PROFESSOR Mark Solms has kick-started a new area of expertise in the Department of Psychology, following his appointment as the University's first chair of neuropsychology at the beginning of this year.
Born in Namibia and educated in South Africa (a boarding school in Pretoria and studies at Wits University), Solms was eager to return after a 13-year stint in the United Kingdom. By happy coincidence, the UCT Department of Psychology had for some time felt the need for a neuropsychologist, an idea supported by senior management.
Not only does Solms bring his wife (a South African expatriate as well), a six-year old son and 21-month old daughter, but also an enviable reputation earned in Europe and the United States, specifically at the University College London (UCL). His main area of expertise is related to dreaming, and his text on The Neuropsychology of Dreams is considered one of the most influential in the field.
Based in the UCT Department of Psychology, with a clinical post in the neurology department at Groote Schuur Hospital (GSH), Solms' brief is to set up a programme in neuropsychology at UCT.
According to Solms, neuropsychology, the study of how the brain influences behaviour, is a "newish" field in SA, but more so at UCT. "It's obvious that everything about our mental life must somehow be connected to the brain," he explained.
"What neuropsychology does is investigate the nature of that relationship."
The discipline also has a clinical aspect to it, and can help with the diagnosis of certain brain diseases, such as Alzheimer's, and in the management of those diseases. While it has been around for some time, the field rose to some prominence in the 1980s thanks to a number of technological advances, such as the development of PET (Positron Emission Tomography) scanning.
Solms' first task at UCT is to bring psychology students up to speed, which is what he's been doing over the past few months with a group of Honours students. Next year he will teach both a Masters class (consisting of this year's Honours cohort) and induct a new Honours intake into the intricacies of the subject.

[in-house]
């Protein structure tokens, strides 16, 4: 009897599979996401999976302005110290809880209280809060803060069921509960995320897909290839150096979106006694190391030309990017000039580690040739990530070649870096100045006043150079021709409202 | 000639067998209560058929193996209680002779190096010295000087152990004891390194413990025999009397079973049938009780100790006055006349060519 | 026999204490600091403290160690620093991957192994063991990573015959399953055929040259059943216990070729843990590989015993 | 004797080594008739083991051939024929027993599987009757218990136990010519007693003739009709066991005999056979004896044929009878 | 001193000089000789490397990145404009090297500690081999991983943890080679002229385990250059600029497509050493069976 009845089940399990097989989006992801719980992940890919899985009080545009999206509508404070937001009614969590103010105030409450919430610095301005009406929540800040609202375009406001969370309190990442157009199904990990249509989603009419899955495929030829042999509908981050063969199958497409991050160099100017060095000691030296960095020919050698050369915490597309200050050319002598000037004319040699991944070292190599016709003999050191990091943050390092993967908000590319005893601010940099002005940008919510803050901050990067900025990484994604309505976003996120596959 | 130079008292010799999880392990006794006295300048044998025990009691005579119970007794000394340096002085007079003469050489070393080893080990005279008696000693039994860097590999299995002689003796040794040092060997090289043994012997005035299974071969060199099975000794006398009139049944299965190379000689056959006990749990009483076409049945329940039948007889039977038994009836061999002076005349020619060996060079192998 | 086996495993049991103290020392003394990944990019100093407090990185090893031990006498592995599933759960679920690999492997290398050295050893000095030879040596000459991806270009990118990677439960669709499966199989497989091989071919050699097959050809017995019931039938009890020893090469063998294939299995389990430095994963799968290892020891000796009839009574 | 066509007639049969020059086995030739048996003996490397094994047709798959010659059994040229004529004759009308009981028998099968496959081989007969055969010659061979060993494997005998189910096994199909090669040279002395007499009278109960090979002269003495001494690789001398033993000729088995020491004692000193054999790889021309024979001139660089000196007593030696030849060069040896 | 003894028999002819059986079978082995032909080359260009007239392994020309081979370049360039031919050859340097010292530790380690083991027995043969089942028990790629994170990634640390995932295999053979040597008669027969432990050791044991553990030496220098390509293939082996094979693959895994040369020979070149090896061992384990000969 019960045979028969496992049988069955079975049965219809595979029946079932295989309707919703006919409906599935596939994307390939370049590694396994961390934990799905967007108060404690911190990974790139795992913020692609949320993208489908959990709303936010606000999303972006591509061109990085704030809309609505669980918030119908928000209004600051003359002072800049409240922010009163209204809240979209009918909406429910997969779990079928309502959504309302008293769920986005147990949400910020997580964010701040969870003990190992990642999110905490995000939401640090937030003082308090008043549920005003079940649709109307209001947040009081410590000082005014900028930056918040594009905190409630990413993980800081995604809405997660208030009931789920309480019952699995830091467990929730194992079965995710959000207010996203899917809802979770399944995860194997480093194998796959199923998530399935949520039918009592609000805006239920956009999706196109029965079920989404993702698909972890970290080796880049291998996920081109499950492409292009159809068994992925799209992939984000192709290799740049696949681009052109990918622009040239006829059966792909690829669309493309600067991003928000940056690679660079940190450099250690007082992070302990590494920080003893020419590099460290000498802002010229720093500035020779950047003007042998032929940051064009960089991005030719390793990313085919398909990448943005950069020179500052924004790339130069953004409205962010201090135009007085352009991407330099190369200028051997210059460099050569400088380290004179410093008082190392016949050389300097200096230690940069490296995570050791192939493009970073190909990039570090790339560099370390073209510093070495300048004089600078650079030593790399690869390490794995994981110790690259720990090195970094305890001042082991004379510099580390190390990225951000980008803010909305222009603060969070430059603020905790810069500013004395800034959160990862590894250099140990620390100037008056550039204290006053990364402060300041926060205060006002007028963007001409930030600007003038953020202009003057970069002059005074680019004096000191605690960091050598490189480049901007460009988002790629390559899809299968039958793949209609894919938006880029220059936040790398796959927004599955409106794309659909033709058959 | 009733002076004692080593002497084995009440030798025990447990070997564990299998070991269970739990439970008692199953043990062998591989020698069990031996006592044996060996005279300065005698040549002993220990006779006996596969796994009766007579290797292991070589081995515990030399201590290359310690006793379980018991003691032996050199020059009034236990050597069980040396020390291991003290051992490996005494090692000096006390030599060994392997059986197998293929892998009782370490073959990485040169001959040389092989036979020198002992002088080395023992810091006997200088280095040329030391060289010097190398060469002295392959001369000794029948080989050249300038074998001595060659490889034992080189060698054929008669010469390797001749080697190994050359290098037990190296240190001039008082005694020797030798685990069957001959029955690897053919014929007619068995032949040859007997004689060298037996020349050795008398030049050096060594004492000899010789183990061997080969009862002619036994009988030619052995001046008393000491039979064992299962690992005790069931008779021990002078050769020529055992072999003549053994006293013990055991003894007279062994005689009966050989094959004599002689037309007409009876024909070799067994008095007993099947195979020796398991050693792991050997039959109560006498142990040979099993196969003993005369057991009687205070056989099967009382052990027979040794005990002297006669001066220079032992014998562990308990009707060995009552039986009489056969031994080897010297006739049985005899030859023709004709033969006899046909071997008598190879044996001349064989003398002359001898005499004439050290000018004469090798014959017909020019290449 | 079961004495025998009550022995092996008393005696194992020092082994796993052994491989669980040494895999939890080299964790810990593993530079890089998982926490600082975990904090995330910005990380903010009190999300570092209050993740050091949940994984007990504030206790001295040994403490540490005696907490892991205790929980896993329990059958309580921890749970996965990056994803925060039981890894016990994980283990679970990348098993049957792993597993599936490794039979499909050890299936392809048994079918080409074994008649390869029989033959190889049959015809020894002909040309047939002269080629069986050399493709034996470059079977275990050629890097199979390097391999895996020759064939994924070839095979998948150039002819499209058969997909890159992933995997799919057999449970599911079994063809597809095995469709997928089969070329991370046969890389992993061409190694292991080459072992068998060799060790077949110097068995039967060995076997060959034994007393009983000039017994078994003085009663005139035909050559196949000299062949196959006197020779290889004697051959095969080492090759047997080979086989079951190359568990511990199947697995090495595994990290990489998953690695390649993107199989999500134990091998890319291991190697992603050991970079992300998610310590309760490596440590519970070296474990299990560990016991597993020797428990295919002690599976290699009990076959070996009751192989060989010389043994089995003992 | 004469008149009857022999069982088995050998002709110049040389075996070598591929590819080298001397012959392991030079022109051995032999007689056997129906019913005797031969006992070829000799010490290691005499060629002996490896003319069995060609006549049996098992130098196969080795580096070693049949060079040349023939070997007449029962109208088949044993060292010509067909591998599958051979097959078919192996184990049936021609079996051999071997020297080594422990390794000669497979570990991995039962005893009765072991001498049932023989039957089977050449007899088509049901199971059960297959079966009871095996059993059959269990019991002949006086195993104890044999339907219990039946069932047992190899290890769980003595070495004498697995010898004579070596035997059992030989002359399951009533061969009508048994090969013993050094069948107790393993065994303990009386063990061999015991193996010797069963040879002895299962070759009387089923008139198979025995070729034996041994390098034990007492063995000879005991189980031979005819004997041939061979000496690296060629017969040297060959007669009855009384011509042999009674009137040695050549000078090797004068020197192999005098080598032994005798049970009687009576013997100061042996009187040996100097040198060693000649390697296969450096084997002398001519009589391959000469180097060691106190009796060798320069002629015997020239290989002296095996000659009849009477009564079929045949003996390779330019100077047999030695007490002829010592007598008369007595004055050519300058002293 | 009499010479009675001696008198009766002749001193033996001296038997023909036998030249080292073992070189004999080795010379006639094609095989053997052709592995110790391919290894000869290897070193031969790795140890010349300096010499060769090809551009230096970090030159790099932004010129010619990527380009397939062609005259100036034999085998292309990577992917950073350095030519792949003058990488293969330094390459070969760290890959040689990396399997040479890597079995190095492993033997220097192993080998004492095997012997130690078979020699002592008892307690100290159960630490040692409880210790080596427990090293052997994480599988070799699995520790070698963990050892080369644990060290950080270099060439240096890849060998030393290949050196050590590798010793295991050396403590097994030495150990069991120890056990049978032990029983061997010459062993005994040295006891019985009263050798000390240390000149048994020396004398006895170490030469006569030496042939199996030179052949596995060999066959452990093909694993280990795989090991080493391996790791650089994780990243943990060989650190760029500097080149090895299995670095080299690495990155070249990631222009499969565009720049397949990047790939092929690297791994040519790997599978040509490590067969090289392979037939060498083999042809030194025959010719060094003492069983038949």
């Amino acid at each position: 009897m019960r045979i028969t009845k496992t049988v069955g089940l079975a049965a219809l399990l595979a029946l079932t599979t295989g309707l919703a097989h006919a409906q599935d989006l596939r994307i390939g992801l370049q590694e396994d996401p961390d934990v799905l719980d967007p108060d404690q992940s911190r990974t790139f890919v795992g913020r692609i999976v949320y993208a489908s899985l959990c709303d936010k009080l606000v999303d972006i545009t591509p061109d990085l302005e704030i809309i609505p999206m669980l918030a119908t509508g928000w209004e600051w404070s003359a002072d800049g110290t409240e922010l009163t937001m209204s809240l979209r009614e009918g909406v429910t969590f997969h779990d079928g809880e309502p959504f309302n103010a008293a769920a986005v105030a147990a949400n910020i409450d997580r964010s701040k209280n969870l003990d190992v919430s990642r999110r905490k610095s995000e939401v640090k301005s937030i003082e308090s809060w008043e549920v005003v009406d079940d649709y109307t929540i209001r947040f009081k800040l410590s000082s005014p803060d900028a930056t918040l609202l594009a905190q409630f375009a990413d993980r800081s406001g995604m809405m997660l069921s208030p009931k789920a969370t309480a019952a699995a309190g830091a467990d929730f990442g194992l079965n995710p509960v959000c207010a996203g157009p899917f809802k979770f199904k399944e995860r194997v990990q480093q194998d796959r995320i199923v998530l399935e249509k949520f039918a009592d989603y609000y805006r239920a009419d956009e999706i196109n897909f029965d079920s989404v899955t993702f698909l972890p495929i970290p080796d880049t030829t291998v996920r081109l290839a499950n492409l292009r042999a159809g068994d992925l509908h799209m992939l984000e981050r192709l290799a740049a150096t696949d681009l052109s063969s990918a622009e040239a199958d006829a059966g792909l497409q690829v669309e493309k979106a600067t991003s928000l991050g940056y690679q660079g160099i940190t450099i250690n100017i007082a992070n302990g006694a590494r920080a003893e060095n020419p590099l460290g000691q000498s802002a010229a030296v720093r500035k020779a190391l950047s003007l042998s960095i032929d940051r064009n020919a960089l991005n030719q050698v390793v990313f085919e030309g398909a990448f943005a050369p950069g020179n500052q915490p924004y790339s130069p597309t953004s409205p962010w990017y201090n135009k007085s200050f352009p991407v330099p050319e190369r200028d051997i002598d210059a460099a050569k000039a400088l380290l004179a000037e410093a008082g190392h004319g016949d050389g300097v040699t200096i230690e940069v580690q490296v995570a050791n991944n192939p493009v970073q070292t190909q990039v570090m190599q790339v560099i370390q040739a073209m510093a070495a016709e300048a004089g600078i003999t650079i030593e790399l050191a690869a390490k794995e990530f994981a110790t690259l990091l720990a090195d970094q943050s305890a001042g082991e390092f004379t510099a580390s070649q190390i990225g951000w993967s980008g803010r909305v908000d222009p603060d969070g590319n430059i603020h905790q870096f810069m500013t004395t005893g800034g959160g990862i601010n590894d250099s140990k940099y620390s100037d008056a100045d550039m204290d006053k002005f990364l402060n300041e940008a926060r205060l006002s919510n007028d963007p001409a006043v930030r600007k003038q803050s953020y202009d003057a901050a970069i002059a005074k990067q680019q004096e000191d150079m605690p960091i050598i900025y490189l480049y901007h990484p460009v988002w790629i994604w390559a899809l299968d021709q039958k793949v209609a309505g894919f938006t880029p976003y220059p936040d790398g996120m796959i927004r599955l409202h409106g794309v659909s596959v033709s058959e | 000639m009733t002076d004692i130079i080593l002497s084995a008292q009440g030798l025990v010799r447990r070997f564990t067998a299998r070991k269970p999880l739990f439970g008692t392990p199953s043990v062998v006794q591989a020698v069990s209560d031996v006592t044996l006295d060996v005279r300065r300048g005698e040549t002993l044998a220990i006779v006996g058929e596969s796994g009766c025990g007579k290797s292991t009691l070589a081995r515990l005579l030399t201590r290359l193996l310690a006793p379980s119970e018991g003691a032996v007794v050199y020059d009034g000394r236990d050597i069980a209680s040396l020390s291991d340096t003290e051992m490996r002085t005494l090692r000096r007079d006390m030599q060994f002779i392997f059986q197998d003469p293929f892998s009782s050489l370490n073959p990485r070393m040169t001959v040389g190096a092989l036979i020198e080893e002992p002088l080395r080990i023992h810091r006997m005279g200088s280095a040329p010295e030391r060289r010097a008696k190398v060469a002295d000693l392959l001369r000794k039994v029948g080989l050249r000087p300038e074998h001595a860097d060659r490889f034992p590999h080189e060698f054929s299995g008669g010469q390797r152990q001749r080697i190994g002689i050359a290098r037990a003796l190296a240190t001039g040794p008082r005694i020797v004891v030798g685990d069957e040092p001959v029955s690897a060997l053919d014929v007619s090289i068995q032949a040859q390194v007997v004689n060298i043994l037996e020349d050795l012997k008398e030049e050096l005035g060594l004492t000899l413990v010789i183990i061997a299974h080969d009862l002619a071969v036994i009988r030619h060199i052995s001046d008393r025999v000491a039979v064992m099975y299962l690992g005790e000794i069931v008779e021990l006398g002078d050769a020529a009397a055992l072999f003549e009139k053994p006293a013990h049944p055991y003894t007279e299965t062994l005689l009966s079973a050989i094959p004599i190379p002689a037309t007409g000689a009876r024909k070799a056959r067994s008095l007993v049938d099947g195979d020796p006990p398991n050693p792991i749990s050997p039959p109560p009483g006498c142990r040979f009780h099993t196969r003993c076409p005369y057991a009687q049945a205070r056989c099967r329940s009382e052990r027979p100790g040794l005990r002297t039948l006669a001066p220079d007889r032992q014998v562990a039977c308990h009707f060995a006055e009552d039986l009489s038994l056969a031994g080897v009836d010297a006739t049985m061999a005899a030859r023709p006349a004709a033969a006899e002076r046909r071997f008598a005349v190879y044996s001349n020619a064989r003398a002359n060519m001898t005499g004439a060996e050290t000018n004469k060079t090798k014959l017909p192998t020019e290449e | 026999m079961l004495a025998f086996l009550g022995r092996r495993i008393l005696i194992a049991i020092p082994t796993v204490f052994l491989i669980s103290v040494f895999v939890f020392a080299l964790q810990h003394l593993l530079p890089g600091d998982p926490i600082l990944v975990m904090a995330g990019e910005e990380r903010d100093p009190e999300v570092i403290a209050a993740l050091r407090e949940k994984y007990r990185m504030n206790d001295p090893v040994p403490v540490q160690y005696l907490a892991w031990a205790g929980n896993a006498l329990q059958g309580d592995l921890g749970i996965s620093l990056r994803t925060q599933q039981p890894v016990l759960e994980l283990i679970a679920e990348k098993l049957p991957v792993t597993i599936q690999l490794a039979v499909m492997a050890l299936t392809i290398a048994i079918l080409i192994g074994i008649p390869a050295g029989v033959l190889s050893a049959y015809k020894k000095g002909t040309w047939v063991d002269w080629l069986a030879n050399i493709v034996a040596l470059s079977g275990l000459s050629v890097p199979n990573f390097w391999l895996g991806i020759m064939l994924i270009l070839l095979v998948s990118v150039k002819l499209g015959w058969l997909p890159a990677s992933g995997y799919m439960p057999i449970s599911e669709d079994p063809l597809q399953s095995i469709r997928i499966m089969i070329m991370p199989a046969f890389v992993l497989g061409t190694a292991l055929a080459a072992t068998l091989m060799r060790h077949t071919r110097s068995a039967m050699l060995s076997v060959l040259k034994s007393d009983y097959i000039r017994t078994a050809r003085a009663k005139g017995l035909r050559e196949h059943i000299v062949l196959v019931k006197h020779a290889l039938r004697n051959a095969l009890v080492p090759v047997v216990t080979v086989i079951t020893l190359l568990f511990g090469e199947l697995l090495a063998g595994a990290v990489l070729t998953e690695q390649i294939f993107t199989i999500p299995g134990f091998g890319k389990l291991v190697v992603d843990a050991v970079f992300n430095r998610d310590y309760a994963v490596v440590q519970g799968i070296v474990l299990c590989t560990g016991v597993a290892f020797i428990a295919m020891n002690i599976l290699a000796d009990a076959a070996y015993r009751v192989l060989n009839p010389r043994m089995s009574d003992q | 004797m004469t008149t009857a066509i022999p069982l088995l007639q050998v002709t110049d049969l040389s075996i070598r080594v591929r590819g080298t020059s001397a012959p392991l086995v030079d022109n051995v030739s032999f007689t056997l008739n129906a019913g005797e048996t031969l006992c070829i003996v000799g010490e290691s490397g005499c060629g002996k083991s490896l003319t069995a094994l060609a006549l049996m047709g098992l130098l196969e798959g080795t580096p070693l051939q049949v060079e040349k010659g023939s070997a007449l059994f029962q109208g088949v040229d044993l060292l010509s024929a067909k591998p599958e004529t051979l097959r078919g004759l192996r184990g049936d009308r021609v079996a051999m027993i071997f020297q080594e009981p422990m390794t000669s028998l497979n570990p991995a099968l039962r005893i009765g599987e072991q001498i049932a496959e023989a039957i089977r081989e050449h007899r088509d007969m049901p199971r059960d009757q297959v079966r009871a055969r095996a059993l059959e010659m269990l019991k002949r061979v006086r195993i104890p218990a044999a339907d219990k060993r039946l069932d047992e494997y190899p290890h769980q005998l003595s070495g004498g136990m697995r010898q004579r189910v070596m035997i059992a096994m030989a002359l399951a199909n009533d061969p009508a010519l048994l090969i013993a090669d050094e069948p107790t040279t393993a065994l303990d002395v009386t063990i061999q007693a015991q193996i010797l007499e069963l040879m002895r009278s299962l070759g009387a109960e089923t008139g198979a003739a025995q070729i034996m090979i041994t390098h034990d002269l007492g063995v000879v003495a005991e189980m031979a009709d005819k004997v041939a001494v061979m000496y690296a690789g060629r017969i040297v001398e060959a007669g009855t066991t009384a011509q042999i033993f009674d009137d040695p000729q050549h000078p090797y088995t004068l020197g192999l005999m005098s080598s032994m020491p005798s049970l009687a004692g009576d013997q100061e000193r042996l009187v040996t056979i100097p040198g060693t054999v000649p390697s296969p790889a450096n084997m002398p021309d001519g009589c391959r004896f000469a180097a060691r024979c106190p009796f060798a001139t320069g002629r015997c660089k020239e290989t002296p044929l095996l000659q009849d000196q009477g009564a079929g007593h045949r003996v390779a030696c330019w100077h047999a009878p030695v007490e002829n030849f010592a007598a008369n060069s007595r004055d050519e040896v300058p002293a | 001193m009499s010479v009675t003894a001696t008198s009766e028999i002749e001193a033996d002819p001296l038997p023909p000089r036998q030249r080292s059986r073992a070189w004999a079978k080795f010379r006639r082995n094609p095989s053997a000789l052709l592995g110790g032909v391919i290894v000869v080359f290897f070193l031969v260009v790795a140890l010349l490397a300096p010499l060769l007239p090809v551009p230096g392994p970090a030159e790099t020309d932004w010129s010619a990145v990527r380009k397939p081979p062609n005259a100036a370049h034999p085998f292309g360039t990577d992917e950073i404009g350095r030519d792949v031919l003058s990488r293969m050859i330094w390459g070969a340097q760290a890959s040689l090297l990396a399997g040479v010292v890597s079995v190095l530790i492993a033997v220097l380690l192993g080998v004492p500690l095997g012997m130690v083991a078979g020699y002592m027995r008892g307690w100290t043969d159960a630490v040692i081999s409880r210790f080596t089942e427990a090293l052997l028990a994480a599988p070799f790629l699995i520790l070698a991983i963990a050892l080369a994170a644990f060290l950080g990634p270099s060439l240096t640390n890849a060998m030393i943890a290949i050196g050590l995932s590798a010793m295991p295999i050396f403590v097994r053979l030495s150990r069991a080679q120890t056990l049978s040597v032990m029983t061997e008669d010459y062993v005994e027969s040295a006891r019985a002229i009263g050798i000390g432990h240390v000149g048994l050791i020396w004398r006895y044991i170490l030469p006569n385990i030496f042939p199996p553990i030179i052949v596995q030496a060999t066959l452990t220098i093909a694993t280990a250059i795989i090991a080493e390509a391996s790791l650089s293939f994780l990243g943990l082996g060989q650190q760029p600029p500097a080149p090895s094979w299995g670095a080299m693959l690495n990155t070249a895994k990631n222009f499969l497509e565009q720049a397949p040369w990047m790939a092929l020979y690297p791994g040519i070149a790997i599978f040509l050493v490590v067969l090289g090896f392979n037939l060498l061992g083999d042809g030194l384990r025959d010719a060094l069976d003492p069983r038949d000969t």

His ultimate aim, however, is to set up a doctoral programme at UCT, with possible collaborations with the other universities in the Western Cape.
"It's quite unusual in 2002 for there to be a psychology department that doesn't have neuropsychology as a major component of what they're doing," Solms said. This is not just the case at UCT, however, but elsewhere in the country as well, he pointed out.
But students are quite keen and he is already supervising five dissertations. He is also expecting students from Austria, Spain and the United States to join him, as well as a PhD student from Hong Kong, Calvin Kai-ching Yu, whom he taught at UCL.
UCT will also become a centre for some of his many international research projects (he still has quite a few running at UCL). His work at GSH will have a more clinical emphasis as he tries to establish, to a far better extent than before, what the real psychological effects are of different brain diseases.
South Africa has a broad patient population, offering greater research opportunities, said Solms. "To do this kind of research you need a wide range of clinical cases."
When not working at UCT and the Hospital, Solms is also trying to manage the stressful relocation from city (London) to farm (Franschhoek), and the strains and tensions of adaptation that go with it. But it's worth all the toil and labour, he said.
"I really wanted to come back to South Africa."